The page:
That’s the historic scene depicted in a new painting that goes on display this week at the New-York Historical Society museum in Manhattan.
“No one in his right mind would have stood up in a rowboat in that weather,” artist Mort Kunstler said. “It would have capsized.”
He told The Associated Press that he’s “not knocking the original” — the well-known 1851 painting by German-born artist Emanuel Leutze, who Kunstler says “was glorifying Washington using what he knew at the time.” But Kunstler said his new piece is aimed at righting the historical mistakes.
Washington and his troops crossed the Delaware from Pennsylvania to New Jersey to mount a surprise attack on Hessian forces at the Battle of Trenton on Dec. 26, 1776. The Americans killed 22 Hessians, wounded 98 and captured nearly 900 while losing only three of their own men.
It was a daring feat led by the man who would become the nation’s first president, and boosted the morale of the fledgling American army.
Relying on military experts and historians, plus visits to the river site, Kunstler came up with a list of inaccuracies in Leutze’s painting and set out to correct them in his new work.
The most obvious is that Washington would not have used the earliest stars-and-stripes flag that appears in the Leutze work; it wasn’t adopted until 1777.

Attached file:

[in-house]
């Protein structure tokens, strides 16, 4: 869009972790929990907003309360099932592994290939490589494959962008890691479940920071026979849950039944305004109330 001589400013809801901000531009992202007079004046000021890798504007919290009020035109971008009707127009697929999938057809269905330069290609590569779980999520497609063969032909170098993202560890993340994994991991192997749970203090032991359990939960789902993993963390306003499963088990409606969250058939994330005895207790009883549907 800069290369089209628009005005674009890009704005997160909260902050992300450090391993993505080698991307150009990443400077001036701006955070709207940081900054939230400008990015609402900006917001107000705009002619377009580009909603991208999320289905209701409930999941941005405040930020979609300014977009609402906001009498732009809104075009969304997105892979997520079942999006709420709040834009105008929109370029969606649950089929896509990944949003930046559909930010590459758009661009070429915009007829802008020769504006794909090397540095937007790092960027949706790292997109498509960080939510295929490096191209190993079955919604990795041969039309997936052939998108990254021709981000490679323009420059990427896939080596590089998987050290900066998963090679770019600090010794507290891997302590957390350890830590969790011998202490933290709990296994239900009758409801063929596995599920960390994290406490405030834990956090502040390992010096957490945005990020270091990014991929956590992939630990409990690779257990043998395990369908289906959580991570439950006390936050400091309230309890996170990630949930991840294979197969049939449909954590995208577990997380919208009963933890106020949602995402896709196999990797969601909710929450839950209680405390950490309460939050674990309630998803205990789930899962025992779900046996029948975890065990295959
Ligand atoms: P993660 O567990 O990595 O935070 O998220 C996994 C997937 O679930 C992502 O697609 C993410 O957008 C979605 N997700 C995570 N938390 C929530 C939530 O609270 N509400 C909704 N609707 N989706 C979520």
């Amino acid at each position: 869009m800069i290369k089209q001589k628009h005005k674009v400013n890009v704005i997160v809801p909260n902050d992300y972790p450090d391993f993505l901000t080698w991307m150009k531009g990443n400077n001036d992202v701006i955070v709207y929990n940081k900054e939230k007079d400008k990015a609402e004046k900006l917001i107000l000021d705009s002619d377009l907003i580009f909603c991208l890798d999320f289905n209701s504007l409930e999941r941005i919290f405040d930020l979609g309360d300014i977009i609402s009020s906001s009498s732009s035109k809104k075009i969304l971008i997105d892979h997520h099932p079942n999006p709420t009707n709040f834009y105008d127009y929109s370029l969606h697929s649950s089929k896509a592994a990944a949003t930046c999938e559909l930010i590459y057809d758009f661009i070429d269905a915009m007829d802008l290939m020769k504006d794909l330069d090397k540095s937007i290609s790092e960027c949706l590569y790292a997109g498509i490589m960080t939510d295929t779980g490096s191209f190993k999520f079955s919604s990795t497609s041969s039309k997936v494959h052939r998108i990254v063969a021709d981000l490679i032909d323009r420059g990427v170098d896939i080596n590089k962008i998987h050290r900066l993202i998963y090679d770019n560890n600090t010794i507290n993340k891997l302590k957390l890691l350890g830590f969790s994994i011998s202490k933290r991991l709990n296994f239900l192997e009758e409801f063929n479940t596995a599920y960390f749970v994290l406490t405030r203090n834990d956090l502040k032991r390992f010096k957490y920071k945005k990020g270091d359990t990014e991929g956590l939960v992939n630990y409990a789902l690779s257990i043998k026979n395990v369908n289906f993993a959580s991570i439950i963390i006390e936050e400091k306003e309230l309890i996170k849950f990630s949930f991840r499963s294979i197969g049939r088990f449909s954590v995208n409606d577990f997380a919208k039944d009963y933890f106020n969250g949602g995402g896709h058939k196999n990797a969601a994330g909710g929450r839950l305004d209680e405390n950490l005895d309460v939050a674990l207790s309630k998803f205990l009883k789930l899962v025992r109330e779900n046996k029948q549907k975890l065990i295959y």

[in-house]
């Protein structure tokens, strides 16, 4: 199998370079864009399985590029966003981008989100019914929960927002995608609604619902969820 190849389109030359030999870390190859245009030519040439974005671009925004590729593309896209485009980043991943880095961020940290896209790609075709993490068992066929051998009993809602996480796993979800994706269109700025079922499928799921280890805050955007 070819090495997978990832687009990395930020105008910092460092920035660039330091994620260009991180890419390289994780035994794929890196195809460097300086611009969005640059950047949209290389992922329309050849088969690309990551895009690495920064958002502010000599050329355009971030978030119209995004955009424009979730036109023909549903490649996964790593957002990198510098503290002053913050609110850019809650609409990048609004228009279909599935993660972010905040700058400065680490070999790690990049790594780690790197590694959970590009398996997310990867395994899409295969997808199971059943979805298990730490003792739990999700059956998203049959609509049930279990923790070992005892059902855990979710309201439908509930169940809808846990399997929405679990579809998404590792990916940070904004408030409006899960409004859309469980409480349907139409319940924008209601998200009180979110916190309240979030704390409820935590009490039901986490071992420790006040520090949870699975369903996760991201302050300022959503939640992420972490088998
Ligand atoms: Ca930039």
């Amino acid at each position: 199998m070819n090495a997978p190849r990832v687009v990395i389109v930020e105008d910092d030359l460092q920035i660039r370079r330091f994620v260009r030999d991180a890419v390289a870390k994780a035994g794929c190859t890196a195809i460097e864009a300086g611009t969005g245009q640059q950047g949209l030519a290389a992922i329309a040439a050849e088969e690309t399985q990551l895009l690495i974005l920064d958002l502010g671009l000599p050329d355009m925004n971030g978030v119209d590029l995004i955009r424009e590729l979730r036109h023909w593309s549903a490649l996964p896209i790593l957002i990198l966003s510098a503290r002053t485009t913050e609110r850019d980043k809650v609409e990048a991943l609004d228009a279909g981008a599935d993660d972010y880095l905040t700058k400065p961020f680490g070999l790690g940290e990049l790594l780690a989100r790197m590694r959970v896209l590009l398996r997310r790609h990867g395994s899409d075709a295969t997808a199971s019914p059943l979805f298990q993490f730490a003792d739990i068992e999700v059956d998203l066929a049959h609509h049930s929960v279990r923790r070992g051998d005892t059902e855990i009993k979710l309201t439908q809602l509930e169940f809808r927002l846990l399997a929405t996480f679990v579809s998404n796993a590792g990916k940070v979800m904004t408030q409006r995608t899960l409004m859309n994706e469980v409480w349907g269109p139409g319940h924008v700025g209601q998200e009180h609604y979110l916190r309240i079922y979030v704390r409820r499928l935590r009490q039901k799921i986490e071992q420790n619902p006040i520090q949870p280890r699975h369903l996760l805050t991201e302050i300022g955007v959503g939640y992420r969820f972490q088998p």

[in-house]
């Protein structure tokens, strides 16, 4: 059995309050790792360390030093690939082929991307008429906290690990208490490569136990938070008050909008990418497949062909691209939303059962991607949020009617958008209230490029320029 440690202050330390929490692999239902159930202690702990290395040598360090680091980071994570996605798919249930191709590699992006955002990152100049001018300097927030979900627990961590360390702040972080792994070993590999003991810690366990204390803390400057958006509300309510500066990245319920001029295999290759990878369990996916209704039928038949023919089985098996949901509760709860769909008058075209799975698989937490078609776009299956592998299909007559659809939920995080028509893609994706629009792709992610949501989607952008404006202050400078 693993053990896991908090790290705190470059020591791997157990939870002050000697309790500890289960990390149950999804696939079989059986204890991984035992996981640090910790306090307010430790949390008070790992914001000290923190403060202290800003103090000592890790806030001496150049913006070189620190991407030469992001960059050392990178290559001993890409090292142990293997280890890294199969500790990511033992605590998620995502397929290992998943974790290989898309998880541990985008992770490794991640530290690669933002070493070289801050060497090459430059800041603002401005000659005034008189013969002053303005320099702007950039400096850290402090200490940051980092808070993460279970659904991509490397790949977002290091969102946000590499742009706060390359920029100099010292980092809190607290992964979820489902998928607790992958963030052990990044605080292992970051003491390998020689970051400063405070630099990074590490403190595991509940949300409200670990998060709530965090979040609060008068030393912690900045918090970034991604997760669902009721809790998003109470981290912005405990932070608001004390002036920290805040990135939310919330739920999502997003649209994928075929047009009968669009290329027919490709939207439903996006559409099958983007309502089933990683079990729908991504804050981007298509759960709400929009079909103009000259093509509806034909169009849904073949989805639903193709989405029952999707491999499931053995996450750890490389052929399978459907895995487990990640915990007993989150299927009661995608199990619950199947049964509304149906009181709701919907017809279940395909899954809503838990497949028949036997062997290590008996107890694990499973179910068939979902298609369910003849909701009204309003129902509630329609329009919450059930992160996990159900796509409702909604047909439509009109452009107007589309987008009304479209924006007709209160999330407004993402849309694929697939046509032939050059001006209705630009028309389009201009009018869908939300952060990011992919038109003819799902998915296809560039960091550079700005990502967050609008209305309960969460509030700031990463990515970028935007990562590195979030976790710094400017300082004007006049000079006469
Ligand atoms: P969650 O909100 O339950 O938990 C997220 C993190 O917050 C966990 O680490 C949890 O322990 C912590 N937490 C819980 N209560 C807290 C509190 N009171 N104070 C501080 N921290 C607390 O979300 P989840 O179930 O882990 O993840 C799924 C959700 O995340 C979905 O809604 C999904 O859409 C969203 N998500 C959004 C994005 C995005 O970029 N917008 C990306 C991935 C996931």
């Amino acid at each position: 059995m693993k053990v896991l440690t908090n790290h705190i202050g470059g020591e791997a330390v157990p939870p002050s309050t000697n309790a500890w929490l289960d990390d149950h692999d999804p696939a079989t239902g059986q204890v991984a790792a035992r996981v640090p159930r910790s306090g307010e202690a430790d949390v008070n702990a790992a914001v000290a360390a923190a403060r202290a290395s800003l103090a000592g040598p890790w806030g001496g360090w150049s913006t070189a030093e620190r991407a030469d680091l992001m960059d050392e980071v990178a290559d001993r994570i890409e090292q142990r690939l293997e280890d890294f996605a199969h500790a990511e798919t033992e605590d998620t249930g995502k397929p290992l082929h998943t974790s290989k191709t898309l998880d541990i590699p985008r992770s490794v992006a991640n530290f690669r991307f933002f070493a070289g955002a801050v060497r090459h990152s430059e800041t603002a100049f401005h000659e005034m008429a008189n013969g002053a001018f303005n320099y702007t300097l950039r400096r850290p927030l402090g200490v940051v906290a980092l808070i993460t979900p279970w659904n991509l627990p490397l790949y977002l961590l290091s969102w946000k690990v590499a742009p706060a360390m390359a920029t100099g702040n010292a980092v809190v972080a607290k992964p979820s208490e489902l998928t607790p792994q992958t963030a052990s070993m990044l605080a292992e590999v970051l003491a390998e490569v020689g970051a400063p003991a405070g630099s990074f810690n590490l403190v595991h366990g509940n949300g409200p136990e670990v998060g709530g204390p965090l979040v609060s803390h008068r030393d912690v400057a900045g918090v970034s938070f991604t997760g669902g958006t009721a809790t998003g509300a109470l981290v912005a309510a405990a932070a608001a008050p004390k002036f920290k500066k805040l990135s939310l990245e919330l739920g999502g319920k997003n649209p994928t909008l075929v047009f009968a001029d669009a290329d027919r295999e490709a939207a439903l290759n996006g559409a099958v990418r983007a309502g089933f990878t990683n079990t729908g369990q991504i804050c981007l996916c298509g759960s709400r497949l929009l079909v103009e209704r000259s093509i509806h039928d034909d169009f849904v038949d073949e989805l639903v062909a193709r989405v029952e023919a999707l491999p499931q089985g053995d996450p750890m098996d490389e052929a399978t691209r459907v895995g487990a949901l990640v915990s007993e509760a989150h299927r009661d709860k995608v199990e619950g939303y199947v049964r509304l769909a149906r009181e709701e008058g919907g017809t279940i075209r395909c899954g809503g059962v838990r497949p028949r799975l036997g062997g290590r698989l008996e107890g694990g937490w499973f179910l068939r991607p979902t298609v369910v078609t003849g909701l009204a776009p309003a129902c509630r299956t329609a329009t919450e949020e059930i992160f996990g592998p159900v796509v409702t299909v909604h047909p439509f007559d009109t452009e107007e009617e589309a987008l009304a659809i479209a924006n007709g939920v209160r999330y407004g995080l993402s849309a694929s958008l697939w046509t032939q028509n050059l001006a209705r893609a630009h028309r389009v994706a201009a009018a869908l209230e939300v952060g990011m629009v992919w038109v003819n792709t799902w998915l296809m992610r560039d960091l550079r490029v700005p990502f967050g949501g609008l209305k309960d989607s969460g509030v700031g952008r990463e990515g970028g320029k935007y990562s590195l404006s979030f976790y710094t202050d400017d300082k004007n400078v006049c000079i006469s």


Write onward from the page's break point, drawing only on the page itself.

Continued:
Instead of a rowboat, the troops probably boarded a flat-bottomed ferry big and stable enough to carry cannons, plus the horses to pull them, Kunstler said. Such boats were hitched to cables to stabilize them.
The Leutze painting shows the New Jersey shore clearly in the distance. But Kunstler says documents show a nor’easter had swept in that night, bringing freezing rain, hail and snow that would have cut the visibility.
The new painting shows a determined Washington holding onto a cannon, illuminated by a torch as he heads into battle outnumbered and underequipped.
His troops were a ragtag bunch. Instead of military uniforms, they likely wore hunting jackets and wool caps, Kunstler said.
While he was able to verify the weather, time of day and vessel type, the artist said, he based other details like clothing “on probability.”
“I don’t see any reason you can’t make this scene dramatic and exciting — and historically correct,” said Kunstler, an 81-year-old Brooklyn native.
His painting, entitled “Washington’s Crossing: McKonkey’s Ferry, Dec. 26, 1776,” debuts Monday.
Leutze’s painting is at the Metropolitan Museum of Art, on the other side of Central Park. But art lovers will have to wait a few more weeks before they can compare the two paintings in real life: The Leutze piece is in storage pending the opening of the new American Wing on Jan. 16.
“It’s always been the one work of art people ask for,” Met spokesman Harold Holzer said. The museum recently had the painting reframed in the style in which it was first shown in New York in 1895 at a charity benefiting Civil War soldiers.
Leutze “made the scene as dramatic as he could, and it obviously has had an impact on people,” Holzer said.
Holzer, who is himself a historian, planned to participate in Monday’s presentation of Kunstler’s painting.